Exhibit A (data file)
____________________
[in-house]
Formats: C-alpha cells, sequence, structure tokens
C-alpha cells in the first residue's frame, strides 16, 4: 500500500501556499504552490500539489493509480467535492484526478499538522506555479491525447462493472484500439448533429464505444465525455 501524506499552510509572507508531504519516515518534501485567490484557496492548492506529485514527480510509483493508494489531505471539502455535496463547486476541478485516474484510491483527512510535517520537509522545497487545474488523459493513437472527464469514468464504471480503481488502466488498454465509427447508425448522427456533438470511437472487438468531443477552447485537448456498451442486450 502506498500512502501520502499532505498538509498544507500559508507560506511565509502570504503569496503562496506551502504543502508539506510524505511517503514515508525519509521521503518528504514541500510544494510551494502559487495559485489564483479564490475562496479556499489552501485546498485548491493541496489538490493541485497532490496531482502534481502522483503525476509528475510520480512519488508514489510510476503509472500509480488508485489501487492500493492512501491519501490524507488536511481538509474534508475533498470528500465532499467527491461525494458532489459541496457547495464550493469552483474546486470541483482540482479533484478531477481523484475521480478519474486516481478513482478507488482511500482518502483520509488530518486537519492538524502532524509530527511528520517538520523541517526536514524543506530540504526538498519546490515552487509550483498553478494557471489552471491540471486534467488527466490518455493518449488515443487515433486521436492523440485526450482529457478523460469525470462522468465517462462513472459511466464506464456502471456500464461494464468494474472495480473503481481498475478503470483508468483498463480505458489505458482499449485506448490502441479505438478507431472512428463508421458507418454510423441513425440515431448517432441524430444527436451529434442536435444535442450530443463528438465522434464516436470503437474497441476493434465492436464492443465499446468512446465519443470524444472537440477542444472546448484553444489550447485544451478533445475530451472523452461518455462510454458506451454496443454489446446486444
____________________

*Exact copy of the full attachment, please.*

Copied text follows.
[in-house]
Formats: C-alpha cells, sequence, structure tokens
C-alpha cells in the first residue's frame, strides 16, 4: 500500500501556499504552490500539489493509480467535492484526478499538522506555479491525447462493472484500439448533429464505444465525455 501524506499552510509572507508531504519516515518534501485567490484557496492548492506529485514527480510509483493508494489531505471539502455535496463547486476541478485516474484510491483527512510535517520537509522545497487545474488523459493513437472527464469514468464504471480503481488502466488498454465509427447508425448522427456533438470511437472487438468531443477552447485537448456498451442486450 502506498500512502501520502499532505498538509498544507500559508507560506511565509502570504503569496503562496506551502504543502508539506510524505511517503514515508525519509521521503518528504514541500510544494510551494502559487495559485489564483479564490475562496479556499489552501485546498485548491493541496489538490493541485497532490496531482502534481502522483503525476509528475510520480512519488508514489510510476503509472500509480488508485489501487492500493492512501491519501490524507488536511481538509474534508475533498470528500465532499467527491461525494458532489459541496457547495464550493469552483474546486470541483482540482479533484478531477481523484475521480478519474486516481478513482478507488482511500482518502483520509488530518486537519492538524502532524509530527511528520517538520523541517526536514524543506530540504526538498519546490515552487509550483498553478494557471489552471491540471486534467488527466490518455493518449488515443487515433486521436492523440485526450482529457478523460469525470462522468465517462462513472459511466464506464456502471456500464461494464468494474472495480473503481481498475478503470483508468483498463480505458489505458482499449485506448490502441479505438478507431472512428463508421458507418454510423441513425440515431448517432441524430444527436451529434442536435444535442450530443463528438465522434464516436470503437474497441476493434465492436464492443465499446468512446465519443470524444472537440477542444472546448484553444489550447485544451478533445475530451472523452461518455462510454458506451454496443454489446446486444